The programming of this autumn's Paquita, however, addresses this perceived recent imbalance, not only offering a large number of female roles, but also requiring a high quality of dancing from those that perform them.

'I was so thrilled when I heard this was coming back', exclaims BRB's Ballet Mistress Marion Tait. Familiar with the piece from previous performances, and due to rehearse the girls in the Company, Marion knows exactly how taxing the choreography is. 'There's some really hard solos in it', she smiles, obviously looking forward to pushing the women, 'four really hard stonkers!' As an audience member, she is equally appreciative of the work.

'It's very grand, very opulent, and with beautiful work for the corps', she says. 'It brings back very fond memories for me as well, and hopefully Galina Samsova's going to rehearse it with us, which will be nice because it was her production.'

The production work by Galina Samsova - former dancer and teacher with the Company as Sadler's Wells Royal Ballet and creator of a number of classical roles - made an impact with all who saw it. Alain refers to Paquita as 'Galina's ballet', while Henry Menary, BRB's wig master, speaks highly of the first time he saw the piece.

'When Galina Samsova first staged Paquita for the Company, it had a different style from anything I'd seen before' he says. 'It made an impact then and it still sticks in my mind, because – and this is nothing to do with my job, this is purely from watching it – it's just different. To look at photos of the ballet you might just think 'oh it's just pretty tutus', but it's not, it has a completely different style of dance that, at that time it was made, the Company had never done before. I've seen it since and it still stands out.'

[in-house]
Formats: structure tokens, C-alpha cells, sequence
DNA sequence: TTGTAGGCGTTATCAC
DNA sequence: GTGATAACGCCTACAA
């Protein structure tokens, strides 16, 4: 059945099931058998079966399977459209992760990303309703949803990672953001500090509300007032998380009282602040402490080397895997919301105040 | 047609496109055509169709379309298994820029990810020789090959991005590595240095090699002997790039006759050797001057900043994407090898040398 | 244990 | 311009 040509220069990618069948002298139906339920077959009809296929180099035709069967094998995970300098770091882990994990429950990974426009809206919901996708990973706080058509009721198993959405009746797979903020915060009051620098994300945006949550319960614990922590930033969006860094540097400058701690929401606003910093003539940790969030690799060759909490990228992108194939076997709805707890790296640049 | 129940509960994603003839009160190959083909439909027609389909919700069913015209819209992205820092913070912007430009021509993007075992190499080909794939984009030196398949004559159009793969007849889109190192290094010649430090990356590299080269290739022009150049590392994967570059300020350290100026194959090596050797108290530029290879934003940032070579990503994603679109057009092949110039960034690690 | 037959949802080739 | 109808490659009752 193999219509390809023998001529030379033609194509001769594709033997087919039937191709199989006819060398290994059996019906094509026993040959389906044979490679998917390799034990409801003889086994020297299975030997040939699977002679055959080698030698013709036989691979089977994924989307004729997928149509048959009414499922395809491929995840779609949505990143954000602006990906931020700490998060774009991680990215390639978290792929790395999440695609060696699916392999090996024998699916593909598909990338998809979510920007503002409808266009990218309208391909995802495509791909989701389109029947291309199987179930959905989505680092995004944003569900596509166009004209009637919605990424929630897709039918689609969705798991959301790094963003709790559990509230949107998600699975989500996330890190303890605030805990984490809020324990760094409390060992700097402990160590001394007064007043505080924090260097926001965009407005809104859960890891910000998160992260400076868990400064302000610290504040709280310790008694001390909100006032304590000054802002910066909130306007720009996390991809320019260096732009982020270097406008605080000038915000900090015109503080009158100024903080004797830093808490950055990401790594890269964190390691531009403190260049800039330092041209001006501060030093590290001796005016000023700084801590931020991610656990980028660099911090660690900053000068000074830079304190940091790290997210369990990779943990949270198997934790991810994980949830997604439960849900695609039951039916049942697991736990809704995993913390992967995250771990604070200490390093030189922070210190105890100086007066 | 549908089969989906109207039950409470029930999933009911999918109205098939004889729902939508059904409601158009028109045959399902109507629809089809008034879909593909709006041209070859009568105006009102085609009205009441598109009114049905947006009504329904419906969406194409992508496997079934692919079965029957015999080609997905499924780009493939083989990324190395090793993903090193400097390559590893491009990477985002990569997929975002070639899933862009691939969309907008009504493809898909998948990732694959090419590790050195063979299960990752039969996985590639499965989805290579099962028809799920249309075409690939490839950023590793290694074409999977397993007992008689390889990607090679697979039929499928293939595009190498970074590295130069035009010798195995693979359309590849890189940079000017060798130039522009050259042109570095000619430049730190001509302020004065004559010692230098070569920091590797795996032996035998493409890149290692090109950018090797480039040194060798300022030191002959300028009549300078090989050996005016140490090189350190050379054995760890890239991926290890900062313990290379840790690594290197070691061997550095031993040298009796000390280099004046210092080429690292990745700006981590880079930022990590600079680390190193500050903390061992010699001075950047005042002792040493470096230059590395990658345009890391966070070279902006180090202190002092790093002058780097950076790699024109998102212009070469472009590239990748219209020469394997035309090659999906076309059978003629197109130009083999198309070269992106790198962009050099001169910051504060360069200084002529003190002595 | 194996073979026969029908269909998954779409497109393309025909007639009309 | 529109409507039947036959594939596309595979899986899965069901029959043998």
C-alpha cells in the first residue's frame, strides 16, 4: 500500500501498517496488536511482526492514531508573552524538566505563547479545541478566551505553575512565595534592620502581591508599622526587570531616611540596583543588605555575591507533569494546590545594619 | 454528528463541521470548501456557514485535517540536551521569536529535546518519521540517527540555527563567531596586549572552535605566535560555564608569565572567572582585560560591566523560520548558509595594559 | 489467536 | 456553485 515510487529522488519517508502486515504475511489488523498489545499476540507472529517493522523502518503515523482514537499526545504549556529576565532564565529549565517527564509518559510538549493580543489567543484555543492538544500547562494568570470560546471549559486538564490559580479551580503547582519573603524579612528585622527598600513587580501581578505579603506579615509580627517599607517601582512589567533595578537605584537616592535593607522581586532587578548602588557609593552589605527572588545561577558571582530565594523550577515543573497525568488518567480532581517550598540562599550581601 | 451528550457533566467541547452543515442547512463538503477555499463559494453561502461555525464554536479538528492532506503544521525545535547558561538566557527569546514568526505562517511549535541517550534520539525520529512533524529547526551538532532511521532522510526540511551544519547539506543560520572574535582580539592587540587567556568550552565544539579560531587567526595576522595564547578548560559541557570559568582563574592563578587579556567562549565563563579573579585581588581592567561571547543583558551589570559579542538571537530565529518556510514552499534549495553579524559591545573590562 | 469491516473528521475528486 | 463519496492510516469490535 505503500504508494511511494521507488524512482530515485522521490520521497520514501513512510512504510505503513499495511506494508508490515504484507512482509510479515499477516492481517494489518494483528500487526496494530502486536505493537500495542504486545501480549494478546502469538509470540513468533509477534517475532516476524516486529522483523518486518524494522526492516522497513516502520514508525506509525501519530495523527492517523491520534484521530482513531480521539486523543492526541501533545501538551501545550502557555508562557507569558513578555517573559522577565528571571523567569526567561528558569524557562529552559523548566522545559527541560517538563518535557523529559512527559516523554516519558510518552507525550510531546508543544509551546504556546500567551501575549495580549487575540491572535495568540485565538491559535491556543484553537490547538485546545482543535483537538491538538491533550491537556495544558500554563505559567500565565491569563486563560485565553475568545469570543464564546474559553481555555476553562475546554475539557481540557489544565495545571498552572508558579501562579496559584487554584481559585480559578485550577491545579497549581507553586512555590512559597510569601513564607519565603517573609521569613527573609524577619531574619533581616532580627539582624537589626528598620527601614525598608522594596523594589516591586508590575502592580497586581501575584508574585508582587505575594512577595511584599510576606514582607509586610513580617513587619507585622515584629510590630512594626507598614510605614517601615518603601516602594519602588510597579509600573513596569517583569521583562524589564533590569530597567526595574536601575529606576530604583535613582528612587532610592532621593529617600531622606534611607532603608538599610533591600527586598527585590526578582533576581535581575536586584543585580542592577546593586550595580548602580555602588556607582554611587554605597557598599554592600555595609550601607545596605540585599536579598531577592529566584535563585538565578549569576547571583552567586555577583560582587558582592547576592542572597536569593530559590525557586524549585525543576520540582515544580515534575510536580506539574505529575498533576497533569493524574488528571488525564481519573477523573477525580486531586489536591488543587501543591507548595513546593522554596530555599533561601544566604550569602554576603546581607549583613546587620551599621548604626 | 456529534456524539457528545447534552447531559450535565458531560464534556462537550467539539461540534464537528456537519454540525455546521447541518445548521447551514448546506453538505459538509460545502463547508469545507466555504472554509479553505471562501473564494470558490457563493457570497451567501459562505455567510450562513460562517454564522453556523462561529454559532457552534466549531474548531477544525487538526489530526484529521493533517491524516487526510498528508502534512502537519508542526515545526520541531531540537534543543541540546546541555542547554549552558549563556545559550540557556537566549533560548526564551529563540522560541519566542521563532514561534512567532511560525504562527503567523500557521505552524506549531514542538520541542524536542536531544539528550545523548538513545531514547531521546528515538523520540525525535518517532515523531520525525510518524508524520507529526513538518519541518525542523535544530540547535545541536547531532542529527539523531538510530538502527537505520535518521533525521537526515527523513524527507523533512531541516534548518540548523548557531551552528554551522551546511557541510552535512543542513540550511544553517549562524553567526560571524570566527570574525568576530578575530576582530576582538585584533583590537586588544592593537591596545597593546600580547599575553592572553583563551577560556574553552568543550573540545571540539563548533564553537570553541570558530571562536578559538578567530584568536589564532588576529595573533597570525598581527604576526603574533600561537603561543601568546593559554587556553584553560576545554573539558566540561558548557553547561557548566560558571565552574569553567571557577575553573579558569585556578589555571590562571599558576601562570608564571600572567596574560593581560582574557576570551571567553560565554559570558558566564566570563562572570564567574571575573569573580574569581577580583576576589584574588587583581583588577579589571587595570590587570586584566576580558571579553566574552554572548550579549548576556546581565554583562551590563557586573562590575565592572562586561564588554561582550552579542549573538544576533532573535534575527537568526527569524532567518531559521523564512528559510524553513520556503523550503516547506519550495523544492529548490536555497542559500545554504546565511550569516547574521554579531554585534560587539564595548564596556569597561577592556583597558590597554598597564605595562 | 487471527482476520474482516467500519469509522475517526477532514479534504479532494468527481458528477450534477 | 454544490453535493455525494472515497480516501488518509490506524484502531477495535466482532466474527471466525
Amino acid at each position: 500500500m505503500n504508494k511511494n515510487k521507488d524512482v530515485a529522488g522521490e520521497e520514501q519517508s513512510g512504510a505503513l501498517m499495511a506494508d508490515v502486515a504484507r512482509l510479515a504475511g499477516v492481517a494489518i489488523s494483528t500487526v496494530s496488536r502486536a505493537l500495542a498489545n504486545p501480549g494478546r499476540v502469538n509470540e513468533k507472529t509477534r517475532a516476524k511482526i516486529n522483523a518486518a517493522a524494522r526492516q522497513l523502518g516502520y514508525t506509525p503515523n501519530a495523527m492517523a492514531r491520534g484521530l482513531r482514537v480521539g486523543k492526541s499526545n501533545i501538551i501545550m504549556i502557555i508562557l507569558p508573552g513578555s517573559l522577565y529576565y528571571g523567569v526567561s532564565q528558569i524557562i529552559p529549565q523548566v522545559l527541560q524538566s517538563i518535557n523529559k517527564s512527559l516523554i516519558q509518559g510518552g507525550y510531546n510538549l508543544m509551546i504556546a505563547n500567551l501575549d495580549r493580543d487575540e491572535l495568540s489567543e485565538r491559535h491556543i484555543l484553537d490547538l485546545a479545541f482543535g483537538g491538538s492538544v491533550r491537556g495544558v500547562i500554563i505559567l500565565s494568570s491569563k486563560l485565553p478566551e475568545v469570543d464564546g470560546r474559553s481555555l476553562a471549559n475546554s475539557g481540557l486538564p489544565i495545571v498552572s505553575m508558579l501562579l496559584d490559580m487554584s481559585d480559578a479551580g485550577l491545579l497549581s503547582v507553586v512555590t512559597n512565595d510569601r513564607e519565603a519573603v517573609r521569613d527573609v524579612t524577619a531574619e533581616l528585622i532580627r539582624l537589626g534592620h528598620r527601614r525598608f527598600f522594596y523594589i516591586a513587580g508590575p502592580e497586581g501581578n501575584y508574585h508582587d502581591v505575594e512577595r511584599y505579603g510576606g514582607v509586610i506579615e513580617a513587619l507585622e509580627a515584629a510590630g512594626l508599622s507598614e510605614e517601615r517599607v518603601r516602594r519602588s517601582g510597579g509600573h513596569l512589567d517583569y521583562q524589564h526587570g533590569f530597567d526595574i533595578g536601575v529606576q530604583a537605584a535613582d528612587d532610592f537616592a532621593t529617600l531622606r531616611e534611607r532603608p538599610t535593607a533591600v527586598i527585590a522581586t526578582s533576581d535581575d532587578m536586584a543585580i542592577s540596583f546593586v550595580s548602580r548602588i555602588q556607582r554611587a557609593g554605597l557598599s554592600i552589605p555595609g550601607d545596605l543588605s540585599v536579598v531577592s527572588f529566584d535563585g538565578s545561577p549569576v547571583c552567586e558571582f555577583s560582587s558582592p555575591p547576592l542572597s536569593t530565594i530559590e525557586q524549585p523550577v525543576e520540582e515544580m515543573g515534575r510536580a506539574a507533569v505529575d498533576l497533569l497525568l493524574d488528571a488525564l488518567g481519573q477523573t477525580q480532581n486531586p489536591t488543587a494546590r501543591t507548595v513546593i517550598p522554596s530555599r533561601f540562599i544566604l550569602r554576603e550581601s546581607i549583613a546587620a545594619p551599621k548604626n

Aware of the challenges that the ballet presents, and the expectation of those already enamoured with the piece, Alain is confident that the Company will rise to the occasion. 'Our female dancers are really very, very strong I feel at the moment', he says simply, before expanding, 'If you start plugging gaps with dancers who are not ready, it's not the right policy. You have to nurture them until they are ready to do things properly, and then they can grow. If you put them into roles before then, it is detrimental to their careers, because sometimes they don't do as well, and then they feel low about it, and get anxiety about it. But there's always a right time for dancers, and we pride ourselves here on getting them in at the right time, and into the right roles. We've got such exciting dancers that are coming up at the moment, and there's an awful lot of talent, so it's a good time for the Company.

ENDS